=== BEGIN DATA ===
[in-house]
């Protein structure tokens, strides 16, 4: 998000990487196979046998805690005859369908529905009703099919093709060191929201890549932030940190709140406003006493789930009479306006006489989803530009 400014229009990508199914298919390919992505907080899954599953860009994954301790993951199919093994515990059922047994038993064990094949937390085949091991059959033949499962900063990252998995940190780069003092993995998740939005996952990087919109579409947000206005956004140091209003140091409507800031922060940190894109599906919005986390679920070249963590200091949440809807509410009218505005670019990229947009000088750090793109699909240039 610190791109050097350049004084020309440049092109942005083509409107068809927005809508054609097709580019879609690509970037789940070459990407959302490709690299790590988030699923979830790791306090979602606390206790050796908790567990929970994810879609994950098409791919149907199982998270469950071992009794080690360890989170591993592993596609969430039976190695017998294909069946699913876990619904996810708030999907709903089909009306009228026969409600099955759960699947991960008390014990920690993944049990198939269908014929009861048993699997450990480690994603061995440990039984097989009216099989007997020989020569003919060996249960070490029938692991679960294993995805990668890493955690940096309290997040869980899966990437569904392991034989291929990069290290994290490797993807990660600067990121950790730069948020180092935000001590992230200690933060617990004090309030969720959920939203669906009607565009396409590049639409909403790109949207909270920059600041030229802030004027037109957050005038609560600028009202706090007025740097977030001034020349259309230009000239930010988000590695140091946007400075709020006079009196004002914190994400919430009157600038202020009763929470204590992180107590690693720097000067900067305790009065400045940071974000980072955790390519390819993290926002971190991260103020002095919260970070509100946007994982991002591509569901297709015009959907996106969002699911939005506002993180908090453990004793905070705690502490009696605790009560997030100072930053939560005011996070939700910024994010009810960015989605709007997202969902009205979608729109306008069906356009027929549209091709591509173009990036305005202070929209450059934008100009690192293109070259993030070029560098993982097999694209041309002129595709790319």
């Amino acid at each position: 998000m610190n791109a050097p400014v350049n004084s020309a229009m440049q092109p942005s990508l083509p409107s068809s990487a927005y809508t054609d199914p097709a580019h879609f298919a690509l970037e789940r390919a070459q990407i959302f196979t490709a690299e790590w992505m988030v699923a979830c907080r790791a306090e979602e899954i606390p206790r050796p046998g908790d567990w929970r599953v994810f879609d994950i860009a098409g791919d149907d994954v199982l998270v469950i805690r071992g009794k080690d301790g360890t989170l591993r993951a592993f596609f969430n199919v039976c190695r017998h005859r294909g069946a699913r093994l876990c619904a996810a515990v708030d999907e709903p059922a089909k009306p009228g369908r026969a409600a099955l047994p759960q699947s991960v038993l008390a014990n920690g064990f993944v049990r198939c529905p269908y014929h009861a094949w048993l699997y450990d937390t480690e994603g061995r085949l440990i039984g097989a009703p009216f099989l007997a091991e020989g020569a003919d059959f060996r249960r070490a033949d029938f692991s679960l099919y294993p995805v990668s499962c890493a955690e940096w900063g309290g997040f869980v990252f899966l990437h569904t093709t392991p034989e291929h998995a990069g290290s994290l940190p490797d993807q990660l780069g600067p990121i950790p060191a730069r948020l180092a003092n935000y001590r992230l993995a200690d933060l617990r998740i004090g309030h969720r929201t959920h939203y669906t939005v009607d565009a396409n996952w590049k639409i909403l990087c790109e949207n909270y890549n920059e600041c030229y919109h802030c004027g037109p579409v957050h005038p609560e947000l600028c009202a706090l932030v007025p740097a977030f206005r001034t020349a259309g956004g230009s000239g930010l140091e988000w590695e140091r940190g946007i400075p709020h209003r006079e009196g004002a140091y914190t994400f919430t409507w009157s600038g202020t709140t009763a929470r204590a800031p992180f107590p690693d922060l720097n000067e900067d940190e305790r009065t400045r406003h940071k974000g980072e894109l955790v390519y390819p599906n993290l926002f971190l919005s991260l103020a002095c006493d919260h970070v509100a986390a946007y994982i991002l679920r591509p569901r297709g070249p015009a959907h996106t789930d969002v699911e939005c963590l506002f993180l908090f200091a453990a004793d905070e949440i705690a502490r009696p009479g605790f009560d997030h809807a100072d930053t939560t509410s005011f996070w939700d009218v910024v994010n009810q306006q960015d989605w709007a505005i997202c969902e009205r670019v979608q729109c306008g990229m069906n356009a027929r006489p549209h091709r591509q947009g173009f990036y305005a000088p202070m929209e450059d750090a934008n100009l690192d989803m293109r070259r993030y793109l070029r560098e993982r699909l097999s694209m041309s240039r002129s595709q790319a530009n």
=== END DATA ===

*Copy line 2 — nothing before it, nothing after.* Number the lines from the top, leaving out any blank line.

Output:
């Protein structure tokens, strides 16, 4: 998000990487196979046998805690005859369908529905009703099919093709060191929201890549932030940190709140406003006493789930009479306006006489989803530009 400014229009990508199914298919390919992505907080899954599953860009994954301790993951199919093994515990059922047994038993064990094949937390085949091991059959033949499962900063990252998995940190780069003092993995998740939005996952990087919109579409947000206005956004140091209003140091409507800031922060940190894109599906919005986390679920070249963590200091949440809807509410009218505005670019990229947009000088750090793109699909240039 610190791109050097350049004084020309440049092109942005083509409107068809927005809508054609097709580019879609690509970037789940070459990407959302490709690299790590988030699923979830790791306090979602606390206790050796908790567990929970994810879609994950098409791919149907199982998270469950071992009794080690360890989170591993592993596609969430039976190695017998294909069946699913876990619904996810708030999907709903089909009306009228026969409600099955759960699947991960008390014990920690993944049990198939269908014929009861048993699997450990480690994603061995440990039984097989009216099989007997020989020569003919060996249960070490029938692991679960294993995805990668890493955690940096309290997040869980899966990437569904392991034989291929990069290290994290490797993807990660600067990121950790730069948020180092935000001590992230200690933060617990004090309030969720959920939203669906009607565009396409590049639409909403790109949207909270920059600041030229802030004027037109957050005038609560600028009202706090007025740097977030001034020349259309230009000239930010988000590695140091946007400075709020006079009196004002914190994400919430009157600038202020009763929470204590992180107590690693720097000067900067305790009065400045940071974000980072955790390519390819993290926002971190991260103020002095919260970070509100946007994982991002591509569901297709015009959907996106969002699911939005506002993180908090453990004793905070705690502490009696605790009560997030100072930053939560005011996070939700910024994010009810960015989605709007997202969902009205979608729109306008069906356009027929549209091709591509173009990036305005202070929209450059934008100009690192293109070259993030070029560098993982097999694209041309002129595709790319």